|Studebaker Hawk (probably a Flight Hawk or a Power Hawk, and possibly from 1956).|
Wrong-o, Ronnie. The average annual income in Cuba in the 1950s was about $500 U.S. (No Free Lunch: Food and Revolution in Cuba Today; Medea, Collins and Scott, 1984). That trailed Venezuela and and Argentina among Latin American nations and was perhaps one-third of the figure for the United States and Canada.
So what has this to do with cars?
Schreiber has a hate-on for Fidel Castro's regime, and a conviction that those with more moderate views are unwitting tools of the bearded one and his buds. Or in the case of Taillight Diplomacy, a small, U.S.-based movement to support Cuba's classic car owners, witting tools, he suggests.
"Taillight Diplomacy may appeal to our automotive and human interests but their agenda may be more political than humanitarian," writes Schreiber. "Rather than being a car club, Taillight Diplomacy is in fact a lobbying group with ties to the Cuban regime, aimed more at undermining support for the U.S. embargo on trade with Cuba than on fostering ties between American and Cuban car enthusiasts."
Hmm. Sounds a bit like KAOS. Maxwell Smart warned
us about this.
|In Havana, a 1955 Pontiac Chieftain.|
Schreiber says "it's not clear" how many old American cars survive in Cuba, a surprising statement when the number has long been pegged at 60,000. He takes issue with claims that Cuba is home to the world's largest collection of vintage American vehicles, noting that the U.S. itself must have more than 100,000 pre-1960 cars. No doubt that's true, but where in the U.S. do you see vast numbers of these old-timers in daily use?
The chief reason so many old vehicles live on in Cuba, he suggests, is not the trade embargo that prevents new U.S. cars from reaching the island, but the Cuban government's long-standing prohibition of private vehicle ownership (pre-revolution cars excluded). The full political and economic story, of course, is more complicated, but Schreiber doesn't sweat the details.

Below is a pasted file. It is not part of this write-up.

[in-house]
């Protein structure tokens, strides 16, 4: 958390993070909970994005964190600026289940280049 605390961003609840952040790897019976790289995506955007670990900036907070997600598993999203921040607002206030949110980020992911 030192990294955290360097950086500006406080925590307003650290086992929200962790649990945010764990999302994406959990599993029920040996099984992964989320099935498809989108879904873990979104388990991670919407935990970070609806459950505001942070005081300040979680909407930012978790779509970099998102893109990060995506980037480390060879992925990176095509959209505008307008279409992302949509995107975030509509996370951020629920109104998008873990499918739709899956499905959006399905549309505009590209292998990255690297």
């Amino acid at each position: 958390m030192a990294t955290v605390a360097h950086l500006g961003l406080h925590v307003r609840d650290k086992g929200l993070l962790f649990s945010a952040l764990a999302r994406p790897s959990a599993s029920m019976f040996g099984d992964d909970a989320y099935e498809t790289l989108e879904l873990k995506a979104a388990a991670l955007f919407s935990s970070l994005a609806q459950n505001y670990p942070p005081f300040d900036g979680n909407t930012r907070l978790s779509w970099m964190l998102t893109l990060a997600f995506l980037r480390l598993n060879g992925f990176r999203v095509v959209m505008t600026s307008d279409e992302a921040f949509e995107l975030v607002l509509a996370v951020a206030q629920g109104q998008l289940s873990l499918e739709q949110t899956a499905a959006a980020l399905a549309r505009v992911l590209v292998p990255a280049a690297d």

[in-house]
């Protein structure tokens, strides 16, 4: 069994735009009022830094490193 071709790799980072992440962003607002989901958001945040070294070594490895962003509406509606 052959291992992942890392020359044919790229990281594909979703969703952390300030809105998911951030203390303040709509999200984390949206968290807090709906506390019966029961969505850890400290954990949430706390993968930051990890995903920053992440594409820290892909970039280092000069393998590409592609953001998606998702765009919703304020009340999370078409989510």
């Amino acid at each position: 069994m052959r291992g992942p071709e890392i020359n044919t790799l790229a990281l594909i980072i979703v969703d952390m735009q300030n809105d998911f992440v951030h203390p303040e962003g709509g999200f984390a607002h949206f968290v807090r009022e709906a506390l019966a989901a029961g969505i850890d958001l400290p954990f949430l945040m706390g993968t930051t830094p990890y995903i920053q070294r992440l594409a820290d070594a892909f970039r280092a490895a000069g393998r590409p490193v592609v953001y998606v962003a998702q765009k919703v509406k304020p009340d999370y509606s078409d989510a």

Take his claim about per capita income in the 1950s. Not only does he torque the figure, but he fails to report that behind that average was an economy in which 20 per cent of the populace took in 50 per cent of the national income, while the bottom 20 per cent received just six per cent (Driving Through Cuba, Gébler, 1988). That would explain how such a strong market for Cadillacs could also be so receptive to the anti-Batista factions, Castro's 26th of July movement included, that sought to establish a more equitable society.
Ronnie Schreiber needs to look less at politics and more at cars. He needs to go to Cuba.
He's American, so it will take a bit of arranging, but when he gets there he will see the clunkers and the cream puffs, and he'll meet their owners and learn that most don't give a pinion seal about politics; they just want to keep their cars running. And like every car buff, he too will realize the importance of preserving a unique, delightful automotive treasure that stands apart from governments and political philosophies.
He will make a fine member of Taillight Diplomacy.
|Ford vs. Chevy: 1954 Customline (right) and 1953 210 in Matanzas Province.|